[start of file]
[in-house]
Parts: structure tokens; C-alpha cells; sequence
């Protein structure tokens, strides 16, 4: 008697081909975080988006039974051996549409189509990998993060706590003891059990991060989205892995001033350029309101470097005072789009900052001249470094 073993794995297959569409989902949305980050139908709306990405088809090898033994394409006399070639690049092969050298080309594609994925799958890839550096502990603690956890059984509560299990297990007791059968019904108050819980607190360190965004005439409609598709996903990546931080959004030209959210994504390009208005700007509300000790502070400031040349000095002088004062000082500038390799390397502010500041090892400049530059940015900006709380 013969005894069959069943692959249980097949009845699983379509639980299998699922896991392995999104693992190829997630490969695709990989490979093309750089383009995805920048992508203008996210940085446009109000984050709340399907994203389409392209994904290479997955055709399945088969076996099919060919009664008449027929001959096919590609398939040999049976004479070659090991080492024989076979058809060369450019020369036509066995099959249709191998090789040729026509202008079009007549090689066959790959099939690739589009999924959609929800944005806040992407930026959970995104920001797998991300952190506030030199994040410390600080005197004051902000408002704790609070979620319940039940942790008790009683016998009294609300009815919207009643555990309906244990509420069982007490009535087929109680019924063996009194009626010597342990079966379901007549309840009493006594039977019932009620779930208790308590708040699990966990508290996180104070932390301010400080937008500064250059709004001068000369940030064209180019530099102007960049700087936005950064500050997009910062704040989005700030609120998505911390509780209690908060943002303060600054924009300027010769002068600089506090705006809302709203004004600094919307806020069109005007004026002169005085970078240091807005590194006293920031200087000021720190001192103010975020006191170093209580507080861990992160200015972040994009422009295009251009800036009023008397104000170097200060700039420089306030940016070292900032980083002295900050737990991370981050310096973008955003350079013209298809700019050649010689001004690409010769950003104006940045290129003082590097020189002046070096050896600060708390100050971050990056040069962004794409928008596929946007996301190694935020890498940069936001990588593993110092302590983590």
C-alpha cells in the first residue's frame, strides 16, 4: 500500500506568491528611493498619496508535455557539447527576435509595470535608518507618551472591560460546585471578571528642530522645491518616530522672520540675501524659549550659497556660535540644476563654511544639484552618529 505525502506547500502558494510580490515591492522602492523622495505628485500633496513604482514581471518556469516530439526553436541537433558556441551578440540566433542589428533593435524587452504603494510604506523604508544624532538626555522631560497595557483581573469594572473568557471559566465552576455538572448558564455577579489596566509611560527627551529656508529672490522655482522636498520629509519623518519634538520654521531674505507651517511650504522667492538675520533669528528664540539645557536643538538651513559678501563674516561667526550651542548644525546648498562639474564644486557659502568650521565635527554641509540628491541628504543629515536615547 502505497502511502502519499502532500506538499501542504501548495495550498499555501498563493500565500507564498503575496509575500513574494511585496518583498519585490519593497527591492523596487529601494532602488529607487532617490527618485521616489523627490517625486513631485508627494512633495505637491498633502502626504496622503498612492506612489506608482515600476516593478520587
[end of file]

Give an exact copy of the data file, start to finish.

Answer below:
[in-house]
Parts: structure tokens; C-alpha cells; sequence
């Protein structure tokens, strides 16, 4: 008697081909975080988006039974051996549409189509990998993060706590003891059990991060989205892995001033350029309101470097005072789009900052001249470094 073993794995297959569409989902949305980050139908709306990405088809090898033994394409006399070639690049092969050298080309594609994925799958890839550096502990603690956890059984509560299990297990007791059968019904108050819980607190360190965004005439409609598709996903990546931080959004030209959210994504390009208005700007509300000790502070400031040349000095002088004062000082500038390799390397502010500041090892400049530059940015900006709380 013969005894069959069943692959249980097949009845699983379509639980299998699922896991392995999104693992190829997630490969695709990989490979093309750089383009995805920048992508203008996210940085446009109000984050709340399907994203389409392209994904290479997955055709399945088969076996099919060919009664008449027929001959096919590609398939040999049976004479070659090991080492024989076979058809060369450019020369036509066995099959249709191998090789040729026509202008079009007549090689066959790959099939690739589009999924959609929800944005806040992407930026959970995104920001797998991300952190506030030199994040410390600080005197004051902000408002704790609070979620319940039940942790008790009683016998009294609300009815919207009643555990309906244990509420069982007490009535087929109680019924063996009194009626010597342990079966379901007549309840009493006594039977019932009620779930208790308590708040699990966990508290996180104070932390301010400080937008500064250059709004001068000369940030064209180019530099102007960049700087936005950064500050997009910062704040989005700030609120998505911390509780209690908060943002303060600054924009300027010769002068600089506090705006809302709203004004600094919307806020069109005007004026002169005085970078240091807005590194006293920031200087000021720190001192103010975020006191170093209580507080861990992160200015972040994009422009295009251009800036009023008397104000170097200060700039420089306030940016070292900032980083002295900050737990991370981050310096973008955003350079013209298809700019050649010689001004690409010769950003104006940045290129003082590097020189002046070096050896600060708390100050971050990056040069962004794409928008596929946007996301190694935020890498940069936001990588593993110092302590983590």
C-alpha cells in the first residue's frame, strides 16, 4: 500500500506568491528611493498619496508535455557539447527576435509595470535608518507618551472591560460546585471578571528642530522645491518616530522672520540675501524659549550659497556660535540644476563654511544639484552618529 505525502506547500502558494510580490515591492522602492523622495505628485500633496513604482514581471518556469516530439526553436541537433558556441551578440540566433542589428533593435524587452504603494510604506523604508544624532538626555522631560497595557483581573469594572473568557471559566465552576455538572448558564455577579489596566509611560527627551529656508529672490522655482522636498520629509519623518519634538520654521531674505507651517511650504522667492538675520533669528528664540539645557536643538538651513559678501563674516561667526550651542548644525546648498562639474564644486557659502568650521565635527554641509540628491541628504543629515536615547 502505497502511502502519499502532500506538499501542504501548495495550498499555501498563493500565500507564498503575496509575500513574494511585496518583498519585490519593497527591492523596487529601494532602488529607487532617490527618485521616489523627490517625486513631485508627494512633495505637491498633502502626504496622503498612492506612489506608482515600476516593478520587